By Eden Ovadia
Just a few days ago, my friends and I discussed a school shooting that occurred that very morning. Our teacher came up to us to reprimand us for talking and asked us why we were not focusing. When we told her that ten people had died in a high school just like ours across the country, she simply said “ok” and walked back to the board to continue reviewing for the class final.
Almost every day as the bell rings for second period most students are already at their desks. They are rowdy and often discussing trivial matters. However, on a day following a school shooting, a natural disaster, or even an attack on the nation, the announcements, in the background of most of these conversations, hold a moment of silence, an explanation of the disaster, and a mention of support from the staff. Moments after the announcements conclude, the teachers begin their lessons.
Hundreds of people could be dead, thousands of people could be grieving, but life at our school continues because students have a primary goal of learning, which for most students goes simply toward maintaining a strong GPA so they are able to get into the best college they can, rather than for true learning.
But as this pattern becomes more prominent over time we begin to ask ourselves; are schools neglecting their students’ emotions? Is completing the necessary curriculum in a class for the day more important than teaching a student about what he or she can do in these times of tragedy?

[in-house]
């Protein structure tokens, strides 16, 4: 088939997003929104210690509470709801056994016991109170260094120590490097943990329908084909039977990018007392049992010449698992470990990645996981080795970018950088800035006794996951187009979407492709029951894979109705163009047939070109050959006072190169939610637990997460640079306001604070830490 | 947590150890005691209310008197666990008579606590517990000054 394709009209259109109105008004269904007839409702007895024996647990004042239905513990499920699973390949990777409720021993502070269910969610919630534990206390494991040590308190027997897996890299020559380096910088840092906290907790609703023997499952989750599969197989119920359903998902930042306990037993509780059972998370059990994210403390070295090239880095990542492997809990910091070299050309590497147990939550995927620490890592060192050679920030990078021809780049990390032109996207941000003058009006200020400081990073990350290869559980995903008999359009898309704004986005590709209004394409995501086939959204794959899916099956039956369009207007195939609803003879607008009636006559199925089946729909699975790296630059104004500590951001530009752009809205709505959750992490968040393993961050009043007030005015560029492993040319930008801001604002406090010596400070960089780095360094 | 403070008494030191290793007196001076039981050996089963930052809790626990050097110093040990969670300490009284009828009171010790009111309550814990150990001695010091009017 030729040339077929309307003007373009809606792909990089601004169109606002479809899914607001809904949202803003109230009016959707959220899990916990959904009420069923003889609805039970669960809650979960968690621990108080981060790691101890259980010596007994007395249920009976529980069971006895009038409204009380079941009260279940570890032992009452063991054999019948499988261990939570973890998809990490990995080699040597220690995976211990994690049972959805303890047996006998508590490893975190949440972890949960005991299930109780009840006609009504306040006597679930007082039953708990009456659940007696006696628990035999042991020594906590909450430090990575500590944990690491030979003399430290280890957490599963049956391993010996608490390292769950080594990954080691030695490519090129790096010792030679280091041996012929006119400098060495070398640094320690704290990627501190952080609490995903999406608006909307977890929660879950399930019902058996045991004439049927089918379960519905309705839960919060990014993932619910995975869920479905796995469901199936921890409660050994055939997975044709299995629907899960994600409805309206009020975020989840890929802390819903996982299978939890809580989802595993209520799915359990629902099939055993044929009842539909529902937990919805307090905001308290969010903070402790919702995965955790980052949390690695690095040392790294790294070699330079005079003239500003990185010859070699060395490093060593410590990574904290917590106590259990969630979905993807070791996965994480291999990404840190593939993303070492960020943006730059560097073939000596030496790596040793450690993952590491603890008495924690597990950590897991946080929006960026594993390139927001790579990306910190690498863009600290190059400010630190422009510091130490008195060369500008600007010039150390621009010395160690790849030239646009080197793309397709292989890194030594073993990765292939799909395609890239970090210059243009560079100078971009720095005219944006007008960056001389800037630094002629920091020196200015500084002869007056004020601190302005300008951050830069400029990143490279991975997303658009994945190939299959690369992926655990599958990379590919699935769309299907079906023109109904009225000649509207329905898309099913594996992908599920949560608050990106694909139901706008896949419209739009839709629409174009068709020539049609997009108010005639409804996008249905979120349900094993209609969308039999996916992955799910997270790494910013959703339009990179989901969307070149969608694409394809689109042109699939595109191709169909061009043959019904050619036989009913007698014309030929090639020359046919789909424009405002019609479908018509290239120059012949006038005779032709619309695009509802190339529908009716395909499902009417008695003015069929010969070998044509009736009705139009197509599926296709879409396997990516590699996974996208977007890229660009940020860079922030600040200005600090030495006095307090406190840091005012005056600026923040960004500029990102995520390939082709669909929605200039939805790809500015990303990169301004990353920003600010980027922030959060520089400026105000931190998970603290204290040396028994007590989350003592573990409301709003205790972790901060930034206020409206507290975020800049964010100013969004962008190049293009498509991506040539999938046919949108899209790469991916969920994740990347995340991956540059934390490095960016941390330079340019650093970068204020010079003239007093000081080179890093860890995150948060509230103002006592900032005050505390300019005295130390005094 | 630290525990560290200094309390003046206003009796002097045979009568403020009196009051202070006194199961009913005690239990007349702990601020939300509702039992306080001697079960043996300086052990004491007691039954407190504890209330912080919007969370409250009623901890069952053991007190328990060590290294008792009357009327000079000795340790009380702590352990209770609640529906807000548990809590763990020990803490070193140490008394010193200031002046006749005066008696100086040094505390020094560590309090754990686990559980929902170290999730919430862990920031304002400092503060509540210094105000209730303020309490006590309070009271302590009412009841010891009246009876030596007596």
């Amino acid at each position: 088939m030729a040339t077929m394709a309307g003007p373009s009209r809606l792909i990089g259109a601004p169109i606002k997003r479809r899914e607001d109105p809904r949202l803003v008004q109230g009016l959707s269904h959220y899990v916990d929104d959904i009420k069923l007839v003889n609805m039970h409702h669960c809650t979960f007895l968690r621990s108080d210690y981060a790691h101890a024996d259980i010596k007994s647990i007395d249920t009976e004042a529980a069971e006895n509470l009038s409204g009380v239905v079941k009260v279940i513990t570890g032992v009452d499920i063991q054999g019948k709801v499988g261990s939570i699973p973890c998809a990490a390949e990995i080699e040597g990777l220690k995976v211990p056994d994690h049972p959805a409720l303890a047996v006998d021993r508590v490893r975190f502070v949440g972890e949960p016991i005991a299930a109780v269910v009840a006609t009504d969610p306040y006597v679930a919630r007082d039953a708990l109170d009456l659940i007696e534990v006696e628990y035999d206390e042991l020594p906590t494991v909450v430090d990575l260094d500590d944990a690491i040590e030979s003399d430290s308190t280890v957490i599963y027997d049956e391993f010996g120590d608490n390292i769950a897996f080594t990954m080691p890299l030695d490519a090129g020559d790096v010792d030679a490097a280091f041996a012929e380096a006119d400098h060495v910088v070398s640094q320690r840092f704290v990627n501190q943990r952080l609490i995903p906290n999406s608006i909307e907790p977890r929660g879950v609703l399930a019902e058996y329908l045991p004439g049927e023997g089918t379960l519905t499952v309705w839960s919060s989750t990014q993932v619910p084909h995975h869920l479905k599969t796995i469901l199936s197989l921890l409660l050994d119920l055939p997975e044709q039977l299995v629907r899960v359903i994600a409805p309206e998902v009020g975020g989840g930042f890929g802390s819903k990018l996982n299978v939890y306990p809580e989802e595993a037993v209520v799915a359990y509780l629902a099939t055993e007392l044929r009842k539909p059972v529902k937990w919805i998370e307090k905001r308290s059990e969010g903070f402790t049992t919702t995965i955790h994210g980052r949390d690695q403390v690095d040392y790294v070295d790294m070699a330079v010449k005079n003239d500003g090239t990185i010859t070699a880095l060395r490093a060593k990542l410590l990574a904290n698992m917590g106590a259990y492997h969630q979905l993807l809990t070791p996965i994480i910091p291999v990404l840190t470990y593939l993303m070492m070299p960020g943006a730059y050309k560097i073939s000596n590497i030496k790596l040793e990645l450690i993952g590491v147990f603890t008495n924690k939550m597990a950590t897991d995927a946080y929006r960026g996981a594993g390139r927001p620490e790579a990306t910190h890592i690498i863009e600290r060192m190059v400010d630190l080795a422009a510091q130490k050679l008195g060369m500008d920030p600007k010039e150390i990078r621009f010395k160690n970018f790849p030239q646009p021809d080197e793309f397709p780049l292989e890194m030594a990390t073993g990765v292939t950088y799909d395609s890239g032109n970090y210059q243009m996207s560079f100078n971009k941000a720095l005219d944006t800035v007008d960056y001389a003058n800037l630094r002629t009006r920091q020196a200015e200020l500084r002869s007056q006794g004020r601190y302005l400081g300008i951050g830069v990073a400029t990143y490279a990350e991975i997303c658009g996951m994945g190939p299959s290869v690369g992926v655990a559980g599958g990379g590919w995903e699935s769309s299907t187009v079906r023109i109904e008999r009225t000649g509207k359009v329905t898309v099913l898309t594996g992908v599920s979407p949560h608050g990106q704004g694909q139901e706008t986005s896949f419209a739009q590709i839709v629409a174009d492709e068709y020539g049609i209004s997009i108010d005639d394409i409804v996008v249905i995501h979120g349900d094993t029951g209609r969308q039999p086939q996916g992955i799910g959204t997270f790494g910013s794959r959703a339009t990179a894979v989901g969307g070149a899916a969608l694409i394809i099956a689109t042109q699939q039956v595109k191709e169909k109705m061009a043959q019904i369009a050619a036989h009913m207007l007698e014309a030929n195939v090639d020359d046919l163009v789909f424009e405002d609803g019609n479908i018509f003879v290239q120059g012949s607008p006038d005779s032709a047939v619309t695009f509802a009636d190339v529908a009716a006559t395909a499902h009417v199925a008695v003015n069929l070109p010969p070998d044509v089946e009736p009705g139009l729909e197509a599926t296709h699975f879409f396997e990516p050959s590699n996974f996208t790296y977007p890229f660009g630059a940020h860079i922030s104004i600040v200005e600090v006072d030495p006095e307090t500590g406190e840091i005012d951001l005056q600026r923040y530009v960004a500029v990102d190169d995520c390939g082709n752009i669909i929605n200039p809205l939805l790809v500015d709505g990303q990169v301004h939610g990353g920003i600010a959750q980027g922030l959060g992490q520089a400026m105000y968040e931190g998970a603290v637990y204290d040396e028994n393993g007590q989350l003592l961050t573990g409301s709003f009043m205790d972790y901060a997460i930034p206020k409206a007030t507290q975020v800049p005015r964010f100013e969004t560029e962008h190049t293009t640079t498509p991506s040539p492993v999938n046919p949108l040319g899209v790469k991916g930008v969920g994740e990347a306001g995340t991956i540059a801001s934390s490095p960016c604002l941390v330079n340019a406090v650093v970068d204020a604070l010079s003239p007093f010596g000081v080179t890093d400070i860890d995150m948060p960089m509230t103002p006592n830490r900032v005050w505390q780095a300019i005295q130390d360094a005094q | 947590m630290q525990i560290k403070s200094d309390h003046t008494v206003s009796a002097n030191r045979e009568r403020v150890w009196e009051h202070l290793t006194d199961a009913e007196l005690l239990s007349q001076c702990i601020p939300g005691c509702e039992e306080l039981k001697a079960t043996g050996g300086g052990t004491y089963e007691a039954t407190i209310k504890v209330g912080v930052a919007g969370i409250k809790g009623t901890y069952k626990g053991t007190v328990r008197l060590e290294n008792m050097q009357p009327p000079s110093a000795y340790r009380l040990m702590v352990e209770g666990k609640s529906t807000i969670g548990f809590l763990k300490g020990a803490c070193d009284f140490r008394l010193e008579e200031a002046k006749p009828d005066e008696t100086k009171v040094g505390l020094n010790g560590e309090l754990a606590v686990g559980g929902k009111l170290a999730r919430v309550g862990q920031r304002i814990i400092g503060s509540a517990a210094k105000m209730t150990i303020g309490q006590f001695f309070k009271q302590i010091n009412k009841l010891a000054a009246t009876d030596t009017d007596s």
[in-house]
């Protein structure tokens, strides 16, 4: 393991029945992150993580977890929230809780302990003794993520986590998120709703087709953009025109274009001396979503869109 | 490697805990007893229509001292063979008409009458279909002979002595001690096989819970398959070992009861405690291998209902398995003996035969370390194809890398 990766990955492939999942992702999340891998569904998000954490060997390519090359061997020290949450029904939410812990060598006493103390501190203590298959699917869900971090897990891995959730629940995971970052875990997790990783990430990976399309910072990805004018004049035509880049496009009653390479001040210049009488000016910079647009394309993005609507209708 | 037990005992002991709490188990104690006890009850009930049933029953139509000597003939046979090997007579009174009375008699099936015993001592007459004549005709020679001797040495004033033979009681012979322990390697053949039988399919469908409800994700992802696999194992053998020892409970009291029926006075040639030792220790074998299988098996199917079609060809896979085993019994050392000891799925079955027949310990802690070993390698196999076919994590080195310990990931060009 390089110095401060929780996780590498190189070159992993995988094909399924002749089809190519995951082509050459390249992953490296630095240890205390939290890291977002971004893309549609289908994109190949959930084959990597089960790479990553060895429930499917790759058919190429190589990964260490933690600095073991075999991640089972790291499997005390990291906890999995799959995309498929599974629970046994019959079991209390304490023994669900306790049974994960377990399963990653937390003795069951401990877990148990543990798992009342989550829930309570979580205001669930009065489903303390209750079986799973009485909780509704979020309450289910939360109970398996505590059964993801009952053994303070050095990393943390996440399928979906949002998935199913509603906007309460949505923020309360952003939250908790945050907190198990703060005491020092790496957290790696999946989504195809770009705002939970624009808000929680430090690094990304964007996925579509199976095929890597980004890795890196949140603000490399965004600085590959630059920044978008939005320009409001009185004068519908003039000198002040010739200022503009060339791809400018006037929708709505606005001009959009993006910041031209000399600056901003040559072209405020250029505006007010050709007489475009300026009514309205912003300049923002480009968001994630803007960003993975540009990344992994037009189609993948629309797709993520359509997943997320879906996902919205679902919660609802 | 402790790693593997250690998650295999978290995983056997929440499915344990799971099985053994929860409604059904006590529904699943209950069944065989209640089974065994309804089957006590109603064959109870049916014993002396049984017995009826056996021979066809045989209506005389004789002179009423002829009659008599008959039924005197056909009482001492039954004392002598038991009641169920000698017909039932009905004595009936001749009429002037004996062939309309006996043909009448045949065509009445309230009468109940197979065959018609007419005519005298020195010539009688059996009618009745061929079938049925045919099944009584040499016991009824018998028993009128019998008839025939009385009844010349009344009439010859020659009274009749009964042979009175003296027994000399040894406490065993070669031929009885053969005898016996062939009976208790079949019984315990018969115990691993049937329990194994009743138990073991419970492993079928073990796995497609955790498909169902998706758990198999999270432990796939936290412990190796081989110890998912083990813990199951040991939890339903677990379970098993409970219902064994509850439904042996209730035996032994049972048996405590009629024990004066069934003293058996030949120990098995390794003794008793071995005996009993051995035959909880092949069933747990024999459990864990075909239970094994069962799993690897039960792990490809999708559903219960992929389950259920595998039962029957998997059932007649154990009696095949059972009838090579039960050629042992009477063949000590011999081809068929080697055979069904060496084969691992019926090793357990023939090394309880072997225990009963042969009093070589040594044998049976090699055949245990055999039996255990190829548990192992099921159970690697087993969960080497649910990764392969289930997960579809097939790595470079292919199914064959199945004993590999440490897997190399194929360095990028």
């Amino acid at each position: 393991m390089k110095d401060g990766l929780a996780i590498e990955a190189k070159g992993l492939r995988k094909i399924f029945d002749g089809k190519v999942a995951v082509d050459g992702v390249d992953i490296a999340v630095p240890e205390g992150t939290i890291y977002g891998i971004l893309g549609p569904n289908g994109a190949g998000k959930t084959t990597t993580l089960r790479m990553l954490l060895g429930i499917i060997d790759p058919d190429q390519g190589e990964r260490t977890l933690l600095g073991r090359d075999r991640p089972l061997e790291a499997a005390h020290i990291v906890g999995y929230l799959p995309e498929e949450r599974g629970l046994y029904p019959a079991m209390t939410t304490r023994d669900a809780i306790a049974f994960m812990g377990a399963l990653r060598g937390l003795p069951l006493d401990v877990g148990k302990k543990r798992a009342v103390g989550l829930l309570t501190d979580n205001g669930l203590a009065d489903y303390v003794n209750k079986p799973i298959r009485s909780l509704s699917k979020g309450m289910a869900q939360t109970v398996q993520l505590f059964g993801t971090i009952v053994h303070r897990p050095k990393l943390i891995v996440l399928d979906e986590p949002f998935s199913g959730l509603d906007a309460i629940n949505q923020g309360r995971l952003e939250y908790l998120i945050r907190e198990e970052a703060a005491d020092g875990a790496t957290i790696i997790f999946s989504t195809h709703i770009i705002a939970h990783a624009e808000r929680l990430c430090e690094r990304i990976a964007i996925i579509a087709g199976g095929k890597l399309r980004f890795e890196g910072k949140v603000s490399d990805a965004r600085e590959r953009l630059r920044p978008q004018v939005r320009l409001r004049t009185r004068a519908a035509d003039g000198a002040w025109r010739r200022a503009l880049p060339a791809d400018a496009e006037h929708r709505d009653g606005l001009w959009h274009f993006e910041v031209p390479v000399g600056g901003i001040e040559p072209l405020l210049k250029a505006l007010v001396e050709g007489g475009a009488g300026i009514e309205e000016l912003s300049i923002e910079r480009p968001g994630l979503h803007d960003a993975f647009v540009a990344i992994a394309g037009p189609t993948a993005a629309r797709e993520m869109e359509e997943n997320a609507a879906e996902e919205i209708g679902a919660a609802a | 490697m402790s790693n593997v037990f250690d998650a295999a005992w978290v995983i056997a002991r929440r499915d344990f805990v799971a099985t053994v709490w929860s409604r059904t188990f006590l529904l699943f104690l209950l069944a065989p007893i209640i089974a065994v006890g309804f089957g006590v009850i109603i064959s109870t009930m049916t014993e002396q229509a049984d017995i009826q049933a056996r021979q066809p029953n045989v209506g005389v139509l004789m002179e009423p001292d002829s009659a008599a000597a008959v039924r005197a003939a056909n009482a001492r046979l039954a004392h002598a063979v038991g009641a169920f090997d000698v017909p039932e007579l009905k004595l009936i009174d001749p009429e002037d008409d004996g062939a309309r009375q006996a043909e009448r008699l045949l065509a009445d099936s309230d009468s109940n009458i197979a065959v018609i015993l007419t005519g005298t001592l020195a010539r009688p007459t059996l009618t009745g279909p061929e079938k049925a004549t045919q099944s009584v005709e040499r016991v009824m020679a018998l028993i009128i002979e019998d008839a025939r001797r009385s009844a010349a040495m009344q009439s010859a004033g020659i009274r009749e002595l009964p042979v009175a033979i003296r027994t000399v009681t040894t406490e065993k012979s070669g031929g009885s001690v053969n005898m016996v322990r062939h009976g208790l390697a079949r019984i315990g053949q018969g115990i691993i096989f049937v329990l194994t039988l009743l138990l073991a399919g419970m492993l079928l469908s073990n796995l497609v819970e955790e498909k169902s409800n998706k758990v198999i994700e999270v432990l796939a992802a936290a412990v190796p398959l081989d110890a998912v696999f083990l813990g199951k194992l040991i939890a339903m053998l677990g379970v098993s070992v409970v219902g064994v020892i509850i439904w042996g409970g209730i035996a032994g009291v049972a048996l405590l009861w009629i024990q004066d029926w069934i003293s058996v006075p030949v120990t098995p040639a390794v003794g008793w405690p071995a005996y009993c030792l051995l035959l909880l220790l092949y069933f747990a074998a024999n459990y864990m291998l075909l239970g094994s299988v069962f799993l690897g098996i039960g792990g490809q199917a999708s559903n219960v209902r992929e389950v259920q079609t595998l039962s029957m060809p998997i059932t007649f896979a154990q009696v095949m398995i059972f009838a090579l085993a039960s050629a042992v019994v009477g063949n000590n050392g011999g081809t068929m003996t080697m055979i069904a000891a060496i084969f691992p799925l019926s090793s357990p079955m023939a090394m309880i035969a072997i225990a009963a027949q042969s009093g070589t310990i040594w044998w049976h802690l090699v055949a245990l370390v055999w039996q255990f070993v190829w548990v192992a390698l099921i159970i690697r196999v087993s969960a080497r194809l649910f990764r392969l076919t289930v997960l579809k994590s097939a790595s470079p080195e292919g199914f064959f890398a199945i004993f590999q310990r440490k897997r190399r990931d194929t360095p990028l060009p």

At our school, there has been an effort to show support for student activism and respect for those who died during the Parkland Shooting. This was shown through the students organization of an entire day of events for people to learn about mental health and voice their opinions on school safety and gun control.
This event was great for our student population as it showed a school that supports their students full heartedly, giving them incredible opportunities. Well it was great, on camera at least. Off camera, most teachers continued class normally and ignored the tragedy almost entirely.
It is understandable, that these teachers have a job to teach the students the necessary curriculum for the class and keep students focused on the material. However, why can’t it be part of a teacher’s curriculum to discuss issues occurring currently in the world?
Schools, especially this one, need to support their students every single day of the school year, which includes giving them more of a space to discuss the world they will shortly join as adults. This needs to happen not only on camera, not only following a tragedy, but often.